- Jesus demonstrated human characteristics: He became tired (John 4:6). He thirsted (John 19:28), He ate food (Luke 24:40-43), He showed feelings (Mark 6:34), He wept (John 11:35), He knew temptation (Hebrews 4:15), and He died (John 19:30).
He died on the cross. This is the fundamental theme of the Gospel.
- The fact of His death–One-forth of the Gospels are dedicated to His Passion and Resurrection. (a) For this reason, He came into the world (John 12:27). (b) His death was prophesied hundreds of years before He came (Isaiah 53:3-8).
- The meaning of His death: (a) It was a ransom for sin (Matthew 20:28; Romans 3:24; 1 Peter 1:18). (b) It was to pay the penalty for sin (Romans 3:24; 1 John 2:2, 4:10). Man is the object of God’s wrath because of rebellion and sin, but God took the initiative in satisfying His wrath by sending His own Son to Calvary. (c) It is a reconciliation. The enmity between us and God has ended (Romans 5:10), and we are restored to God (2 Corinthians 5:18-19). (d) It is a substitution: He died in our place (1 Peter 3:18; 2 Corinthians 5:21). (e) In summary, the matter of sin has been completely dealt with (1 Peter 2:24; Hebrews 9:26; Hebrews 10:12).
- He is resurrected from the dead: This is unique and fundamental to Christianity. The reality of the Resurrection (John 20:1-10; 1 Corinthians 15:4). The credibility of the resurrection: (a) Jesus predicted it: Matthew 13:39-41; Luke 24:1-7. (b) The tomb was empty: John 20:11-13. (c) Many witnesses saw Him alive: the women (Luke 23:55); Mary Magdalene (John 20:1,2,11-18); Peter and the other disciples (John 20:3-9, 19, 20, 24-31, 21:1-14).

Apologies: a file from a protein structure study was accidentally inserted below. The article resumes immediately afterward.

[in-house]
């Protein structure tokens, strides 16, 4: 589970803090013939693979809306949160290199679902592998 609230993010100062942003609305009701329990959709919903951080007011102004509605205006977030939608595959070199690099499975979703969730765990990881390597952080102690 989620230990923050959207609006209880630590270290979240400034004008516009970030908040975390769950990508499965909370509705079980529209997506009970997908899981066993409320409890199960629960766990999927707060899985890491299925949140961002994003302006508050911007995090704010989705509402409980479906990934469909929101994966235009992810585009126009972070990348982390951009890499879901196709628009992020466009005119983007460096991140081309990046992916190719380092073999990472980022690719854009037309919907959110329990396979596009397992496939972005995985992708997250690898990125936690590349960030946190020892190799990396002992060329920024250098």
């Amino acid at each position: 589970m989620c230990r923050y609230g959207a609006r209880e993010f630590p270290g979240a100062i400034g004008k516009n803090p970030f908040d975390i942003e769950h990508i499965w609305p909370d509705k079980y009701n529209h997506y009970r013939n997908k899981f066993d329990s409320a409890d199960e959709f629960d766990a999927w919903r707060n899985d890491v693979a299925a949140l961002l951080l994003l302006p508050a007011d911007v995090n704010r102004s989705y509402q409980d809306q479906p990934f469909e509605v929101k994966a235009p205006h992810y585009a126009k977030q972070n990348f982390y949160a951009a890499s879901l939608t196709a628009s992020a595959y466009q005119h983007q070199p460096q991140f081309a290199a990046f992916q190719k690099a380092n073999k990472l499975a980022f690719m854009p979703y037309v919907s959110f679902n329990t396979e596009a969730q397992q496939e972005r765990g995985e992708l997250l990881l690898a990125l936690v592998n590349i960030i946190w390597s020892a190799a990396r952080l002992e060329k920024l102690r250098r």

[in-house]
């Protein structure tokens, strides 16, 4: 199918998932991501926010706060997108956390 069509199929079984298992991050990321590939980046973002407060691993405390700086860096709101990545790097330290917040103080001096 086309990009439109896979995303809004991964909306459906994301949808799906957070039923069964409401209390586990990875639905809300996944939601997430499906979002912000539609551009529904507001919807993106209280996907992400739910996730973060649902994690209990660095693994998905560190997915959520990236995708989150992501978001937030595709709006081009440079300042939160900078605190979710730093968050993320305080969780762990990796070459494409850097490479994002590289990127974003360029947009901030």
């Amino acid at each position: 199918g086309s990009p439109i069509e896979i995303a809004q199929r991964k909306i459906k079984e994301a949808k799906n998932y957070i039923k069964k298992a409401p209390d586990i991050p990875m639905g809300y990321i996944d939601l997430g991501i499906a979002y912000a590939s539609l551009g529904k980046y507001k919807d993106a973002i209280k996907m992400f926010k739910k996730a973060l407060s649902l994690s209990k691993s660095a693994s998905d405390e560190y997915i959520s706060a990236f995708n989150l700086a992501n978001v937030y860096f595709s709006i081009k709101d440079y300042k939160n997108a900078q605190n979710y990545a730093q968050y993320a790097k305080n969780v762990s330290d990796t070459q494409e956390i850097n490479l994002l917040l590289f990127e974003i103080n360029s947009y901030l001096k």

- He ascended to His Father (Luke 24:49-53, Acts 1:6-11).
- He is our eternal Mediator (1 Timothy 2:5; Hebrews 8:6; 1 John 2:1).
- He is our Savior: “you are to give Him the name Jesus, because He will save His people from their sins” (Matthew 1:21). “God exalted Him to His own right hand as Prince and Savior that He might bring Israel to repentance and forgive their sins” (Acts 5:31). (a) He is the only Savior: “Salvation is found in no one else, for there is no other name under heaven given to men by which we must be saved” (Acts 4:12). (b) He is a complete Savior: “Therefore He is able to save completely those who come to God through Him, because He always lives to intercede for them” (Hebrews 7:25). (c) He is a personal Savior: “if you declare with your mouth, “Jesus is Lord,” and believe in your heart that God raised him from the dead, you will saved. For it is with your heart that you believe and are justified, and it is with your mouth that you profess your faith and are saved” (Romans 10:9-10).
- He shall return again to this earth (Acts 1:11; Hebrews 10:37; John 14:3).
- Believers in Christ shall be bodily resurrected to begin a new, undying life (1 Thessalonians 4:17-18; 1 Corinthians 15:51-58).
- He will reign as King of kings and Lord of lords over His new creation (2 Peter 3:10-13; Revelation 22:3-5).
The entire message of the gospel revolves around the sacrificial death and resurrection of our Lord Jesus (1 Corinthians 15:3-4). Jesus bore the burden of sin and its curse on the cross and paved the way for us to accept His free gift of forgiveness, reconciliation, abundance, and life everlasting (Read More).
The Billy Graham Christian Worker’s Handbook (Minneapolis: World Wide Publications, 1984), pp. 152-154.